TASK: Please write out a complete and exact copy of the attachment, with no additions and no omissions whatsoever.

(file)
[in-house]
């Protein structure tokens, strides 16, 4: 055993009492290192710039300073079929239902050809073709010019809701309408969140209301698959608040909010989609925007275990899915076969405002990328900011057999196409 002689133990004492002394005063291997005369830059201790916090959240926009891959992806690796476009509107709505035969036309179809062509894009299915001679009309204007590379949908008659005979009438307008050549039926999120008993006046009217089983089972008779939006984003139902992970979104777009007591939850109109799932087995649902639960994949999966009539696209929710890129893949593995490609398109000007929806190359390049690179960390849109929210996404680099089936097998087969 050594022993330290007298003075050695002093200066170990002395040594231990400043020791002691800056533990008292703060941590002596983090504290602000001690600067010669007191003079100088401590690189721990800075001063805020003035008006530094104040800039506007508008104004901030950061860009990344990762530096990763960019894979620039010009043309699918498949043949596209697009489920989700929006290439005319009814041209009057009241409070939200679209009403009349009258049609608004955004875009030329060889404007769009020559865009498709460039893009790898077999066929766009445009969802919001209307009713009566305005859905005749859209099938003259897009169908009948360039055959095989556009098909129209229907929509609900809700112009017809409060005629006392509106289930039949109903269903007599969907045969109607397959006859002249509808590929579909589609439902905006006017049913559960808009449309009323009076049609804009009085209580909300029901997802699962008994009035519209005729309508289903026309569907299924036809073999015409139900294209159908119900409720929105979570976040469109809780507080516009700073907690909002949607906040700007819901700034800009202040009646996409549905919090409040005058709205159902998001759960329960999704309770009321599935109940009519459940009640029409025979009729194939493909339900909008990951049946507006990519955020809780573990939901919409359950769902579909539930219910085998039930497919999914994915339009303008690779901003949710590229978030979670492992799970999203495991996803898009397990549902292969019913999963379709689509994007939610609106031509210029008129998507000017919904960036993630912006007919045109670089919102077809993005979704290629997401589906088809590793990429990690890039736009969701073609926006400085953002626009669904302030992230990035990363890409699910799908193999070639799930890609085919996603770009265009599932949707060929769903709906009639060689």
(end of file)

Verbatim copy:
[in-house]
């Protein structure tokens, strides 16, 4: 055993009492290192710039300073079929239902050809073709010019809701309408969140209301698959608040909010989609925007275990899915076969405002990328900011057999196409 002689133990004492002394005063291997005369830059201790916090959240926009891959992806690796476009509107709505035969036309179809062509894009299915001679009309204007590379949908008659005979009438307008050549039926999120008993006046009217089983089972008779939006984003139902992970979104777009007591939850109109799932087995649902639960994949999966009539696209929710890129893949593995490609398109000007929806190359390049690179960390849109929210996404680099089936097998087969 050594022993330290007298003075050695002093200066170990002395040594231990400043020791002691800056533990008292703060941590002596983090504290602000001690600067010669007191003079100088401590690189721990800075001063805020003035008006530094104040800039506007508008104004901030950061860009990344990762530096990763960019894979620039010009043309699918498949043949596209697009489920989700929006290439005319009814041209009057009241409070939200679209009403009349009258049609608004955004875009030329060889404007769009020559865009498709460039893009790898077999066929766009445009969802919001209307009713009566305005859905005749859209099938003259897009169908009948360039055959095989556009098909129209229907929509609900809700112009017809409060005629006392509106289930039949109903269903007599969907045969109607397959006859002249509808590929579909589609439902905006006017049913559960808009449309009323009076049609804009009085209580909300029901997802699962008994009035519209005729309508289903026309569907299924036809073999015409139900294209159908119900409720929105979570976040469109809780507080516009700073907690909002949607906040700007819901700034800009202040009646996409549905919090409040005058709205159902998001759960329960999704309770009321599935109940009519459940009640029409025979009729194939493909339900909008990951049946507006990519955020809780573990939901919409359950769902579909539930219910085998039930497919999914994915339009303008690779901003949710590229978030979670492992799970999203495991996803898009397990549902292969019913999963379709689509994007939610609106031509210029008129998507000017919904960036993630912006007919045109670089919102077809993005979704290629997401589906088809590793990429990690890039736009969701073609926006400085953002626009669904302030992230990035990363890409699910799908193999070639799930890609085919996603770009265009599932949707060929769903709906009639060689």